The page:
Posterior lingual border

The most common characteristic of underextension is a mesial (or) anterior slop of this border as it continues from retromolar pad to retromylohyoid fossa.

With under extension – This area does not show a definite eminence on the denture.                         

   Mylohyoid border

 The principal characteristic of underextension is the absence of ‘S’ shaped contour of the lingual border.

Premylohyoid eminence

 This landmark is absent from underextension.

It may also be absent if the mylohyoid muscle has been displaced laterally so that the S. shaped of the lingual border is absent.

Border Thickness

    The most common error in border thickness is to make it extremely thin. No definite limitations for all cases can be placed on border thickness, but there is some average thickness that serves as a basic design from which individual variations can be made

Upper Denture

Labial border – 3mm

Buccal border – 3-8mm

Palatal border- 2mm

The frenal areas are usually somewhat thinner than the adjacent borders.

Don’t forget to round of each and every border surface.

Lower Denture

Labial and buccal border – 3mm

Retromolar pad – 2mm

Mylohyoid region – 3mm

The sublingual borders are variable. They should fill the sublingual space when the tongue is at rest or slightly protruded.

Irritation after wearing dentures

How to check it?

Clicking of teeth while talking without movement of the dentures is a positive diagnosis of increased vertical dimension

Shifting the lower denture anteriorly while the patient closes his jaw in centric relation indicates disharmony between centric occlusion and centric jaw relation.

Lack of balance of contacts in eccentric movements (sideways and forward) indicates the presence of interferences.

 The presence of wear facets in a tense and anxious patient is typical of bruxomania.

A generalized irritation of the mucosa that subsides after 24 hours of rest from the dentures is characteristic of an allergic reaction to denture base material, to denture cleaner, or to both. This can be verified by using a skin-patch test.

The presence of thin, sticky food debris on the tissue surface of the denture with corresponding irritation of the mucosa suggests poor oral hygiene.

Subsequent to consideration of these possibilities without determination of a cause is the possibility that an underlying systemic condition could render the oral mucosa unfavorable for denture support. The possibility of more than one cause for each problem also exists.

Generalized irritation of denture-bearing area

is due to –

1)    Increased vertical dimension of occlusion

2)    Disharmony between centric occlusion and centric relation

3)    Occlusal interferences in eccentric positions.

4)    Bruxomania, bruxism, or clenching habits

5)    Xerostomia

6)    Tissue reaction to denture material or denture cleaners

7)    Poor oral hygiene

8)    Unfavorable denture-bearing tissues

Biting of tongue, cheek, and lip

Find out cause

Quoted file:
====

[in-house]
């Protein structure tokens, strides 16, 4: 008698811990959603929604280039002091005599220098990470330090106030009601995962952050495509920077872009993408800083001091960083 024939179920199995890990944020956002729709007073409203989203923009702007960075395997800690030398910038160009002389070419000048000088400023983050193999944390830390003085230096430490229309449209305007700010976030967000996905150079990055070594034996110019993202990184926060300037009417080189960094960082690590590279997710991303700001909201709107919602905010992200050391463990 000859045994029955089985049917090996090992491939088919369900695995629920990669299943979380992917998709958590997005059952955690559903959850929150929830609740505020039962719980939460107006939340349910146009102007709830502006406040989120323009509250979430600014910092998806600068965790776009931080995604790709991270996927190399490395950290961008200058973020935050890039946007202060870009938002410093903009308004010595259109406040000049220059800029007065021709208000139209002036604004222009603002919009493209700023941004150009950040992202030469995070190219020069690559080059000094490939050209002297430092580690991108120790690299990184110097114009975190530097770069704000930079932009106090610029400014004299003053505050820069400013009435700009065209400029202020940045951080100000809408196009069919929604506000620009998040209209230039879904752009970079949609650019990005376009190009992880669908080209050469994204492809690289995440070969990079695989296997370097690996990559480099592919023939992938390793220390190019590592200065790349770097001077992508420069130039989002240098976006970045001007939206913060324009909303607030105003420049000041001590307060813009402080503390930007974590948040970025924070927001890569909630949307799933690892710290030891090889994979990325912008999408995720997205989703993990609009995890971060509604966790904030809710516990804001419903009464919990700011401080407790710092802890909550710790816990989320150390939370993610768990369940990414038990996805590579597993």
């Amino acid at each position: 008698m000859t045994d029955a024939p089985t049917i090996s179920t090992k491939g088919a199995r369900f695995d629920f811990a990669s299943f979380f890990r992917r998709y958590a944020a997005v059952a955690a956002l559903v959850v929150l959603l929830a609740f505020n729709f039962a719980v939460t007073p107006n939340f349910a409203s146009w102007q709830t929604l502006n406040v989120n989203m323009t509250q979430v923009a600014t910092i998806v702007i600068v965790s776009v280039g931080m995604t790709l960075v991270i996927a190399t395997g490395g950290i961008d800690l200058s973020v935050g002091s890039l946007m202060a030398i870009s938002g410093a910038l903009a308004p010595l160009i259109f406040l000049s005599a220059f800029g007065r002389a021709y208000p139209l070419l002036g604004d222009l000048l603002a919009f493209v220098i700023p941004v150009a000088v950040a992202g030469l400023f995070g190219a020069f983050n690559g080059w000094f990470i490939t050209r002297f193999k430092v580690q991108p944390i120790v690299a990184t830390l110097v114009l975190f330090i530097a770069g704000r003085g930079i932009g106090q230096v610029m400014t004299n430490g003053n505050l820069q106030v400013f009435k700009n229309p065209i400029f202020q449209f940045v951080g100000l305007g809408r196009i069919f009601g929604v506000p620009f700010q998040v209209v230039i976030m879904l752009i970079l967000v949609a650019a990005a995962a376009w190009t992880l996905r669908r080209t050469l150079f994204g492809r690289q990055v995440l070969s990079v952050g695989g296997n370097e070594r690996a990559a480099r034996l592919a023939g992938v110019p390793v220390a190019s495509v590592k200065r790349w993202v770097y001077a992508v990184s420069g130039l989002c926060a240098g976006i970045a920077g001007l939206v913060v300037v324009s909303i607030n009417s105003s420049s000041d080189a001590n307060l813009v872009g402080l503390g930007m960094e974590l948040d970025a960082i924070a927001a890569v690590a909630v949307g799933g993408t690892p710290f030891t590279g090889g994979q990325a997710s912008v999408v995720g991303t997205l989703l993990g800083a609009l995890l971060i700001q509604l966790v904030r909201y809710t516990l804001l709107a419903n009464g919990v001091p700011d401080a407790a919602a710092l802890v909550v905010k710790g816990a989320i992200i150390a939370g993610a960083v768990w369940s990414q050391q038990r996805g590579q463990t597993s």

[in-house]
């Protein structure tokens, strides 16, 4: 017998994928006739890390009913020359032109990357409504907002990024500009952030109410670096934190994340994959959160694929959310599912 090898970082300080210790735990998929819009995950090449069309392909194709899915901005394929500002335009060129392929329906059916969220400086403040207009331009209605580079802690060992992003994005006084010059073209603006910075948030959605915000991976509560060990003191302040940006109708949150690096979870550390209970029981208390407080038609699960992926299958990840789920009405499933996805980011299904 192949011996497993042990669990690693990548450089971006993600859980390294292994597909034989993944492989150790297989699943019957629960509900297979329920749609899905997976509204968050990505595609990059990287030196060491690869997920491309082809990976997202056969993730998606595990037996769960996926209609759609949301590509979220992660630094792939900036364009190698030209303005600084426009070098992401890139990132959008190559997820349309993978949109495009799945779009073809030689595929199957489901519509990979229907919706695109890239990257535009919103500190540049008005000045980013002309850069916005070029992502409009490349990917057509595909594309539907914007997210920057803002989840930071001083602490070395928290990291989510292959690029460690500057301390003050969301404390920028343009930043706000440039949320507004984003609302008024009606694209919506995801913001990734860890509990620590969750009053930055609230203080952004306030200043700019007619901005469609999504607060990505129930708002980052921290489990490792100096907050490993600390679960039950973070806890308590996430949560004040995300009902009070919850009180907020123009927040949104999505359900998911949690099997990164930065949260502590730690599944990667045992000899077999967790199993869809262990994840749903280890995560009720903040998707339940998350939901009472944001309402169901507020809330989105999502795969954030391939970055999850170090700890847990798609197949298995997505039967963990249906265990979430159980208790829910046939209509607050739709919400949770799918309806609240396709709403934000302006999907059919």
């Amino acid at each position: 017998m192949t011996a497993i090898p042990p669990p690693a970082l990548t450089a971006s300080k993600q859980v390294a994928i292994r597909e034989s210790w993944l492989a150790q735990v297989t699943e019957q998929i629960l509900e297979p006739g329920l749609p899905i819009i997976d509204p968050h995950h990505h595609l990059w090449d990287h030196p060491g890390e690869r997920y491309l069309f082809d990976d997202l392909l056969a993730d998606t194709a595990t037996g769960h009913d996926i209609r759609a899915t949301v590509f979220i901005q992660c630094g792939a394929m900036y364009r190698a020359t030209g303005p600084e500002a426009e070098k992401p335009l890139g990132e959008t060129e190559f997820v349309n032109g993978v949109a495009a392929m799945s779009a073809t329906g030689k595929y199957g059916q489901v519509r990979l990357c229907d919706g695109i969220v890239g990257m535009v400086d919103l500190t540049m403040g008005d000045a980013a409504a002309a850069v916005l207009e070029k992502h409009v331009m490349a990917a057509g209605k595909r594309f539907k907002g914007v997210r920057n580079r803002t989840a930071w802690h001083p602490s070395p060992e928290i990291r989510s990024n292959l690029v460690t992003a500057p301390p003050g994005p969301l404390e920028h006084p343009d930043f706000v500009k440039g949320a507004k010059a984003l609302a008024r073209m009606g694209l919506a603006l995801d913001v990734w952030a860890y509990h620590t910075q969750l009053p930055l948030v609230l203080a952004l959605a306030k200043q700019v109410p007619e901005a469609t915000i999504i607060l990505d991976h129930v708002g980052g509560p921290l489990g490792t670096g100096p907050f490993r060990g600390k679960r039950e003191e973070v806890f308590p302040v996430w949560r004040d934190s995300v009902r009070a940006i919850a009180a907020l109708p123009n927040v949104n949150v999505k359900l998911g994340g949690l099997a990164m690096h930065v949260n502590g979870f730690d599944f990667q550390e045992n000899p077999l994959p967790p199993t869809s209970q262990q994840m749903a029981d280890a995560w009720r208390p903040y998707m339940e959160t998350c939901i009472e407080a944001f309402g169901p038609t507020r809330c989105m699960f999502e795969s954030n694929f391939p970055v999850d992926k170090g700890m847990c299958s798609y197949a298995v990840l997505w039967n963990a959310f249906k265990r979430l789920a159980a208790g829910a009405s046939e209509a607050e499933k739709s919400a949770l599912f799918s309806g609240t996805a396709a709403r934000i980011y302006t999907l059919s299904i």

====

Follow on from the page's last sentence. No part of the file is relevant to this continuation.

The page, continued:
The vertical dimension of occlusion should be re-evaluated by using multiple methods to arrive at an acceptable level.

Excessive inter maxillary space while speaking is often an initial clue.

End-to-end relationship of the buccal cusps of posterior teeth indicates an insufficient amount of horizontal overlap.

 Improper posterior tooth placement is noticed on visual examination. Posterior tooth placement should allow adequate musculature control and should not encroach on the retromolar pad or the tuberosity. Visual examination of those parts of the denture base that covers the tuberosity and the retromolar pad will verify the need for increased space between the bases.

 Observation of the tongue in relation to the plane of occlusion determines proper placement of the plane of occlusion. The dorsum of the tongue should be 1½ to 2 mm above the plane of occlusion.


 Lack of muscle tone may be evident with aging or with neurologic deficiencies. If other motor activities are impaired in localized or generalized areas, consultation with a neurologist may be indicated.

Irritation in the tuberosity region


How to know?

Irritation in the tuberosity region is most frequently attributed to the presence of bilateral undercuts. Upper dentures that do not seat easily are likely to exhibit pressure areas when checked with pressure-indicator paste.

If a lack of tissue contact with the denture base is noted along the posterior border, dimensional change related to processing should be suspected.

 If the lesion is located at the hamular notch, overextension of the border probably is the cause. Displacement of pressure-indictor paste near the lesion indicates pressure from the denture base.

Irritation on median raphe


How to identify the cause?

If the discomfort appears several days after insertion of a denture, it is often related to the loss of support from the primary stress-bearing area.

However, if the discomfort appears within 24 to 48 hours after insertion, the irritation is likely caused by lack of relief.

Rocking of the denture around the midline when exerting bilateral pressure with the fingers on the occlusal surfaces is diagnostic of insufficient relief

 Forward and upward movement of the upper denture on occlusion in centric relation is indicative of excessive incisal contacts.


Irritation in labial sulcus, retromylohyoid region, and buccal surfaces of tuberosities


How to evaluate?